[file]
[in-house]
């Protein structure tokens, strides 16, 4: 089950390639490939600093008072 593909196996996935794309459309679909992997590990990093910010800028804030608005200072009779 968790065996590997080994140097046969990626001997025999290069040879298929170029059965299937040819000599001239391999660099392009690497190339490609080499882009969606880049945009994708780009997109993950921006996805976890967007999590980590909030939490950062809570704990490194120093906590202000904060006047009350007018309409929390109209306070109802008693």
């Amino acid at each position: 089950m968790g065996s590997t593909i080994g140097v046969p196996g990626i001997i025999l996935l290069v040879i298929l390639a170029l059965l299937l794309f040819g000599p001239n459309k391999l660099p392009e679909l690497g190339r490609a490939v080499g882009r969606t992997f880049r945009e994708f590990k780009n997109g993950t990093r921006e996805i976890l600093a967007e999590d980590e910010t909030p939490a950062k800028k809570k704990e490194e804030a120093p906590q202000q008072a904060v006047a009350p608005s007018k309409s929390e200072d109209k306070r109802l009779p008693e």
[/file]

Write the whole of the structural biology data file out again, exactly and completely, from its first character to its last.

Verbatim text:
[in-house]
């Protein structure tokens, strides 16, 4: 089950390639490939600093008072 593909196996996935794309459309679909992997590990990093910010800028804030608005200072009779 968790065996590997080994140097046969990626001997025999290069040879298929170029059965299937040819000599001239391999660099392009690497190339490609080499882009969606880049945009994708780009997109993950921006996805976890967007999590980590909030939490950062809570704990490194120093906590202000904060006047009350007018309409929390109209306070109802008693």
């Amino acid at each position: 089950m968790g065996s590997t593909i080994g140097v046969p196996g990626i001997i025999l996935l290069v040879i298929l390639a170029l059965l299937l794309f040819g000599p001239n459309k391999l660099p392009e679909l690497g190339r490609a490939v080499g882009r969606t992997f880049r945009e994708f590990k780009n997109g993950t990093r921006e996805i976890l600093a967007e999590d980590e910010t909030p939490a950062k800028k809570k704990e490194e804030a120093p906590q202000q008072a904060v006047a009350p608005s007018k309409s929390e200072d109209k306070r109802l009779p008693e």